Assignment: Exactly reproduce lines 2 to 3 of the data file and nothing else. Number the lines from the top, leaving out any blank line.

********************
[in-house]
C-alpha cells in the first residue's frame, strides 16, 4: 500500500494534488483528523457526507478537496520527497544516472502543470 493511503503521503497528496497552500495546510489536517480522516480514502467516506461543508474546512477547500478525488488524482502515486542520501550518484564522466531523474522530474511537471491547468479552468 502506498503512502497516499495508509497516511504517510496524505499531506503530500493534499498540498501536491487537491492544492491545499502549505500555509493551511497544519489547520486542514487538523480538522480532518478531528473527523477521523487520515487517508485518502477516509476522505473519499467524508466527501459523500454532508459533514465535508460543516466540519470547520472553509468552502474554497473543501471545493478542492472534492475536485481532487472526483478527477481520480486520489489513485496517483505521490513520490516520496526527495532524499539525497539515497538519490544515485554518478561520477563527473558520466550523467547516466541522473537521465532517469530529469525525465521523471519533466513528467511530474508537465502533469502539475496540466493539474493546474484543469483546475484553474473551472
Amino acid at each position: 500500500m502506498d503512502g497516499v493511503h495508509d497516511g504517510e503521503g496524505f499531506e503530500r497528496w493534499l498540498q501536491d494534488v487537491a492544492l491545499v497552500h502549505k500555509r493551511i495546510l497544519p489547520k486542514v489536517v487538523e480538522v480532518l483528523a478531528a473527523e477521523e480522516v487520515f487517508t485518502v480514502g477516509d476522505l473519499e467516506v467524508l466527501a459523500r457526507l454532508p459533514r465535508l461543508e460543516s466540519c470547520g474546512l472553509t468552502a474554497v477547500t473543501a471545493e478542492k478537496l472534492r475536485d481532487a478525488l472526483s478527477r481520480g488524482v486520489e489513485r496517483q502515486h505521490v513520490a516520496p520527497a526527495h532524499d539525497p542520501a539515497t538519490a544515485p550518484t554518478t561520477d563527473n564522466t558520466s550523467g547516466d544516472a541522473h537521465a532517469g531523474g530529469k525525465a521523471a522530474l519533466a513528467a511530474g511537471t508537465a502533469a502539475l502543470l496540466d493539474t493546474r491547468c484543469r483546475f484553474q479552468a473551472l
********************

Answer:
C-alpha cells in the first residue's frame, strides 16, 4: 500500500494534488483528523457526507478537496520527497544516472502543470 493511503503521503497528496497552500495546510489536517480522516480514502467516506461543508474546512477547500478525488488524482502515486542520501550518484564522466531523474522530474511537471491547468479552468 502506498503512502497516499495508509497516511504517510496524505499531506503530500493534499498540498501536491487537491492544492491545499502549505500555509493551511497544519489547520486542514487538523480538522480532518478531528473527523477521523487520515487517508485518502477516509476522505473519499467524508466527501459523500454532508459533514465535508460543516466540519470547520472553509468552502474554497473543501471545493478542492472534492475536485481532487472526483478527477481520480486520489489513485496517483505521490513520490516520496526527495532524499539525497539515497538519490544515485554518478561520477563527473558520466550523467547516466541522473537521465532517469530529469525525465521523471519533466513528467511530474508537465502533469502539475496540466493539474493546474484543469483546475484553474473551472
Amino acid at each position: 500500500m502506498d503512502g497516499v493511503h495508509d497516511g504517510e503521503g496524505f499531506e503530500r497528496w493534499l498540498q501536491d494534488v487537491a492544492l491545499v497552500h502549505k500555509r493551511i495546510l497544519p489547520k486542514v489536517v487538523e480538522v480532518l483528523a478531528a473527523e477521523e480522516v487520515f487517508t485518502v480514502g477516509d476522505l473519499e467516506v467524508l466527501a459523500r457526507l454532508p459533514r465535508l461543508e460543516s466540519c470547520g474546512l472553509t468552502a474554497v477547500t473543501a471545493e478542492k478537496l472534492r475536485d481532487a478525488l472526483s478527477r481520480g488524482v486520489e489513485r496517483q502515486h505521490v513520490a516520496p520527497a526527495h532524499d539525497p542520501a539515497t538519490a544515485p550518484t554518478t561520477d563527473n564522466t558520466s550523467g547516466d544516472a541522473h537521465a532517469g531523474g530529469k525525465a521523471a522530474l519533466a513528467a511530474g511537471t508537465a502533469a502539475l502543470l496540466d493539474t493546474r491547468c484543469r483546475f484553474q479552468a473551472l